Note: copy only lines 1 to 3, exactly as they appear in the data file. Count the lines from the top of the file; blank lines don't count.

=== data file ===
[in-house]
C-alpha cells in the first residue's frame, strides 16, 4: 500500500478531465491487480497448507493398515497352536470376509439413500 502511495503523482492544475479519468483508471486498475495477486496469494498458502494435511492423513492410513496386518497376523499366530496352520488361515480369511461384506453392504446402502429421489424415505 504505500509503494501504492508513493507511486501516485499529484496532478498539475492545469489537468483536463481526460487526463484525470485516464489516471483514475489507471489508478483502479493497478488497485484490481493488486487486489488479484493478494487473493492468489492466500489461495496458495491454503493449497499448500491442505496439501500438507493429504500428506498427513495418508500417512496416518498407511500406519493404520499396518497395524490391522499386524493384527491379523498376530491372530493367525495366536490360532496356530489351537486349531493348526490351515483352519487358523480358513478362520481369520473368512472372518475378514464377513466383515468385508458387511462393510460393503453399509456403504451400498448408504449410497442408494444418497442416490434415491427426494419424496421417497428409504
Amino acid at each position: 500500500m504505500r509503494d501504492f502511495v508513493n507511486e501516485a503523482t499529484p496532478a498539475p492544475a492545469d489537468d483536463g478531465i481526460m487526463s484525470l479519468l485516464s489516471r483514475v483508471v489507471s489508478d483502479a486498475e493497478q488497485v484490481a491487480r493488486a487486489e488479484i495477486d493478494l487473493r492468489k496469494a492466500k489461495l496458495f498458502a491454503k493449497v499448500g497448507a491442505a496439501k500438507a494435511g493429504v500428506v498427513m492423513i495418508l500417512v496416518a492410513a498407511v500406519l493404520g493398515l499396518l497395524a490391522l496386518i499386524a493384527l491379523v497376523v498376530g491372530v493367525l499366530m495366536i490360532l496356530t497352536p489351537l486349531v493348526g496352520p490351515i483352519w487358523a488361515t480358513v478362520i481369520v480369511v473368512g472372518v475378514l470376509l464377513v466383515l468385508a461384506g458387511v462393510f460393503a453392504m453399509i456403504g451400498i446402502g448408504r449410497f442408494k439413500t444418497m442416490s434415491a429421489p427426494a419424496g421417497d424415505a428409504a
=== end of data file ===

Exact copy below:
[in-house]
C-alpha cells in the first residue's frame, strides 16, 4: 500500500478531465491487480497448507493398515497352536470376509439413500 502511495503523482492544475479519468483508471486498475495477486496469494498458502494435511492423513492410513496386518497376523499366530496352520488361515480369511461384506453392504446402502429421489424415505 504505500509503494501504492508513493507511486501516485499529484496532478498539475492545469489537468483536463481526460487526463484525470485516464489516471483514475489507471489508478483502479493497478488497485484490481493488486487486489488479484493478494487473493492468489492466500489461495496458495491454503493449497499448500491442505496439501500438507493429504500428506498427513495418508500417512496416518498407511500406519493404520499396518497395524490391522499386524493384527491379523498376530491372530493367525495366536490360532496356530489351537486349531493348526490351515483352519487358523480358513478362520481369520473368512472372518475378514464377513466383515468385508458387511462393510460393503453399509456403504451400498448408504449410497442408494444418497442416490434415491427426494419424496421417497428409504
Amino acid at each position: 500500500m504505500r509503494d501504492f502511495v508513493n507511486e501516485a503523482t499529484p496532478a498539475p492544475a492545469d489537468d483536463g478531465i481526460m487526463s484525470l479519468l485516464s489516471r483514475v483508471v489507471s489508478d483502479a486498475e493497478q488497485v484490481a491487480r493488486a487486489e488479484i495477486d493478494l487473493r492468489k496469494a492466500k489461495l496458495f498458502a491454503k493449497v499448500g497448507a491442505a496439501k500438507a494435511g493429504v500428506v498427513m492423513i495418508l500417512v496416518a492410513a498407511v500406519l493404520g493398515l499396518l497395524a490391522l496386518i499386524a493384527l491379523v497376523v498376530g491372530v493367525l499366530m495366536i490360532l496356530t497352536p489351537l486349531v493348526g496352520p490351515i483352519w487358523a488361515t480358513v478362520i481369520v480369511v473368512g472372518v475378514l470376509l464377513v466383515l468385508a461384506g458387511v462393510f460393503a453392504m453399509i456403504g451400498i446402502g448408504r449410497f442408494k439413500t444418497m442416490s434415491a429421489p427426494a419424496g421417497d424415505a428409504a